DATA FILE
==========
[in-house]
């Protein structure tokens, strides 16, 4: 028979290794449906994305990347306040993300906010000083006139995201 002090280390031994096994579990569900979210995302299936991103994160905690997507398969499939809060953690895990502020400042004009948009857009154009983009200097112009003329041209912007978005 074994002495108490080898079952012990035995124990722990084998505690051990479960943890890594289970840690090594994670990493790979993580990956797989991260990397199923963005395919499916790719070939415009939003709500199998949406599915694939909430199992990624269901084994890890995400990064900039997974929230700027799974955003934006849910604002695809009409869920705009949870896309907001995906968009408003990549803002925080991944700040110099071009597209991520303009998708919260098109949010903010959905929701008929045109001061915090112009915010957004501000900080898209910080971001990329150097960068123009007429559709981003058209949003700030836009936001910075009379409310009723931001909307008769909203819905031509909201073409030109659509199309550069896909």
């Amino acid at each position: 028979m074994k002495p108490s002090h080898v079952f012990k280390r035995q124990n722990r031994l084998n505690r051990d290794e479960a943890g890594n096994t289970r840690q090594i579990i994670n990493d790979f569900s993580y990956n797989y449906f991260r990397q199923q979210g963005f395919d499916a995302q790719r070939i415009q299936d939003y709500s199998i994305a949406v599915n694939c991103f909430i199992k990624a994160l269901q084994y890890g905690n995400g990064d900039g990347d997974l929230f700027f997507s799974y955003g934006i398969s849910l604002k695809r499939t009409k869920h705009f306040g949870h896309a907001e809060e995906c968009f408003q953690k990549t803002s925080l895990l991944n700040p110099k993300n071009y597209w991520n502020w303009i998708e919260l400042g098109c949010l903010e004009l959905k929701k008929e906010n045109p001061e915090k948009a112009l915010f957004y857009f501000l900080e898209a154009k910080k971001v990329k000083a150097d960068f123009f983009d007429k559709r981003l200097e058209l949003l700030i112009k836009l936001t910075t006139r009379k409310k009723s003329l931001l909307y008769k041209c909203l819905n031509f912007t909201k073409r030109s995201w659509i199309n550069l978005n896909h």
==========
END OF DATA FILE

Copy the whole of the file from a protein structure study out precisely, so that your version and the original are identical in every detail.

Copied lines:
[in-house]
């Protein structure tokens, strides 16, 4: 028979290794449906994305990347306040993300906010000083006139995201 002090280390031994096994579990569900979210995302299936991103994160905690997507398969499939809060953690895990502020400042004009948009857009154009983009200097112009003329041209912007978005 074994002495108490080898079952012990035995124990722990084998505690051990479960943890890594289970840690090594994670990493790979993580990956797989991260990397199923963005395919499916790719070939415009939003709500199998949406599915694939909430199992990624269901084994890890995400990064900039997974929230700027799974955003934006849910604002695809009409869920705009949870896309907001995906968009408003990549803002925080991944700040110099071009597209991520303009998708919260098109949010903010959905929701008929045109001061915090112009915010957004501000900080898209910080971001990329150097960068123009007429559709981003058209949003700030836009936001910075009379409310009723931001909307008769909203819905031509909201073409030109659509199309550069896909």
């Amino acid at each position: 028979m074994k002495p108490s002090h080898v079952f012990k280390r035995q124990n722990r031994l084998n505690r051990d290794e479960a943890g890594n096994t289970r840690q090594i579990i994670n990493d790979f569900s993580y990956n797989y449906f991260r990397q199923q979210g963005f395919d499916a995302q790719r070939i415009q299936d939003y709500s199998i994305a949406v599915n694939c991103f909430i199992k990624a994160l269901q084994y890890g905690n995400g990064d900039g990347d997974l929230f700027f997507s799974y955003g934006i398969s849910l604002k695809r499939t009409k869920h705009f306040g949870h896309a907001e809060e995906c968009f408003q953690k990549t803002s925080l895990l991944n700040p110099k993300n071009y597209w991520n502020w303009i998708e919260l400042g098109c949010l903010e004009l959905k929701k008929e906010n045109p001061e915090k948009a112009l915010f957004y857009f501000l900080e898209a154009k910080k971001v990329k000083a150097d960068f123009f983009d007429k559709r981003l200097e058209l949003l700030i112009k836009l936001t910075t006139r009379k409310k009723s003329l931001l909307y008769k041209c909203l819905n031509f912007t909201k073409r030109s995201w659509i199309n550069l978005n896909h």